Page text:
How do I know?
For this is what I have done.
And I am Caesar.
The Sheffield-born, London-based electronic music label Warp Records (home to Aphex Twin, Squarepusher, et al) has recently, after much anticipation, launched its Bleep.com music download service. Essentially, the label has provided virtually its entire back catalogue — over 10 years worth of music — as high-quality mp3 files for download at a reasonable price: �1.35 per track, or �9.99 per album. Even considering the loss of a tangible object (jewel case, cover art, liner notes, etc.) that’s pretty good value.
But what marks Bleep.com as different from the majority of music downloading services on the web is not just the sheer breadth of the content available, but the fact that it is available without restrictions: when you download the music, you can burn it onto as many CDs as you like; store it on multiple computers and portable devices; whatever takes your fancy. As the label states itself: “We believe that most people like to be treated as customers and not potential criminals.”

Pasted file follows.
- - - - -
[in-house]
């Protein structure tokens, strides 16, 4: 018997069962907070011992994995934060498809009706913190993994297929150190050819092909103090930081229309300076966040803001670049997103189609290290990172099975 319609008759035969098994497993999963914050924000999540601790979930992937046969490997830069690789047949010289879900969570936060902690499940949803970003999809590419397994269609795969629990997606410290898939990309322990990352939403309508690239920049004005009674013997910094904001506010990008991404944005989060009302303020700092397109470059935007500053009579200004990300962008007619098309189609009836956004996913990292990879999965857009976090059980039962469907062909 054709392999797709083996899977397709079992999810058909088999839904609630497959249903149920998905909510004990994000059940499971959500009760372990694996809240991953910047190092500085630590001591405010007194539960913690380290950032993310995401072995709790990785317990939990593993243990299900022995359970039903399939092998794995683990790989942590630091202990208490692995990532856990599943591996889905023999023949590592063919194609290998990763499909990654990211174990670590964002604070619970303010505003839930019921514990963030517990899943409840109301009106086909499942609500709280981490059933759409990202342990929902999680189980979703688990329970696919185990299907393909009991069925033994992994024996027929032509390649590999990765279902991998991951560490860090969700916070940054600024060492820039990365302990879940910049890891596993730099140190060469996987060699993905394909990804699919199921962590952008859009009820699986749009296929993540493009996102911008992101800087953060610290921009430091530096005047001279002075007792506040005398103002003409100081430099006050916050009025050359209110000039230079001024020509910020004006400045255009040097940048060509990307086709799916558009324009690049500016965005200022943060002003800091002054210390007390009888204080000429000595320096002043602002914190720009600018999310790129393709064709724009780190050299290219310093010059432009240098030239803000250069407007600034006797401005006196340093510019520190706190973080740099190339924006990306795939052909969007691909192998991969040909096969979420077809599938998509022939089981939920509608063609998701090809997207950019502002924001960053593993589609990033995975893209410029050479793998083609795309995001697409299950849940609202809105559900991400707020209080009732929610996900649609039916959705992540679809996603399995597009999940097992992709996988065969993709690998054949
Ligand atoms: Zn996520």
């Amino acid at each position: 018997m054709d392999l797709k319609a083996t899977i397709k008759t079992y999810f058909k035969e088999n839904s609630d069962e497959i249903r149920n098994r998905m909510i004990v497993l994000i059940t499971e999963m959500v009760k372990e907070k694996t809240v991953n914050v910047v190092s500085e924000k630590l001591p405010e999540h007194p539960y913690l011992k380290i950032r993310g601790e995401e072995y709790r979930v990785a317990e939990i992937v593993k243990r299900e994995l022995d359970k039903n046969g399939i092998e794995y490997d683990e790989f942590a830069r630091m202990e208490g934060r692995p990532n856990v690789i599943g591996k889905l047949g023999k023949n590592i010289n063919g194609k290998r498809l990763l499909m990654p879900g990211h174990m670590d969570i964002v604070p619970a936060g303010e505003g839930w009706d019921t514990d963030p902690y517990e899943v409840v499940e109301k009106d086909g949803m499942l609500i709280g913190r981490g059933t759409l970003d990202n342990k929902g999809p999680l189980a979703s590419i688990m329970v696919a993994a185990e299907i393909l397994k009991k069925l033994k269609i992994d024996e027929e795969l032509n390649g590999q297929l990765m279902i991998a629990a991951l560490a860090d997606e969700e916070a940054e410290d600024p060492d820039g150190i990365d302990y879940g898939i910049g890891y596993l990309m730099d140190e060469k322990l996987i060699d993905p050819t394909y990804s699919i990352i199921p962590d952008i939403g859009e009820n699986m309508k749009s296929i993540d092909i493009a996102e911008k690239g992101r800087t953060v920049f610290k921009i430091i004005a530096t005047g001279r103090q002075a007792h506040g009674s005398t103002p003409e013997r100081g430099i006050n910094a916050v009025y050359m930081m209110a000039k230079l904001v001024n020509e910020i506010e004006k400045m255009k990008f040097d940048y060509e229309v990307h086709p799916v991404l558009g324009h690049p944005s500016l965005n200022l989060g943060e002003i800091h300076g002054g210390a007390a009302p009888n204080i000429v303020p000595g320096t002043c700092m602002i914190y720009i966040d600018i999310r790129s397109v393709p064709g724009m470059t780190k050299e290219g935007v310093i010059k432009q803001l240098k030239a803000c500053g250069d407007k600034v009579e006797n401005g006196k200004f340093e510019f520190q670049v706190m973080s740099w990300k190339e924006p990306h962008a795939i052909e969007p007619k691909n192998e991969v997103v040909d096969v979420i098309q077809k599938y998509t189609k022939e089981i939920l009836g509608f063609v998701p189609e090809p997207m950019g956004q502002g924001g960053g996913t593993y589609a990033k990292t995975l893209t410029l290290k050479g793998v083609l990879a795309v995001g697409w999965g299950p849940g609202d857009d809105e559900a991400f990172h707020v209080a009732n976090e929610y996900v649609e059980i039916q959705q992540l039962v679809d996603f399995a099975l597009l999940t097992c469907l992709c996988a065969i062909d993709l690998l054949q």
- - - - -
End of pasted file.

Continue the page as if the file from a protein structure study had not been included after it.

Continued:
And it works. This morning I gave the new service a test drive, downloading Boards Of Canada‘s brilliant debut album Music Has The Right to Children. The site is fast, instructions are clear, payment was simple (I paid via Paypal, but the site also accepts major credit cards and even, for those dwelling in the UK, the option to pay by SMS from your mobile phone) and downloading was a painless process (at least on broadband – the large file size of a full album download would pose problems for those still on a dial-up connection). Less than half an hour after logging onto the site, I had my computer’s music player fired up with the sweet sounds of BOC. (No, not _that_ BOC!) A few minutes later, a burned CD version was spinning on my hi-fi. Very impressive, I must say. Not that it’s going to change my music-buying habits, mind you — despite the cost and convenience factors, I like my music with artwork and packaging, thank you very much — but it’s bloody amazing, really.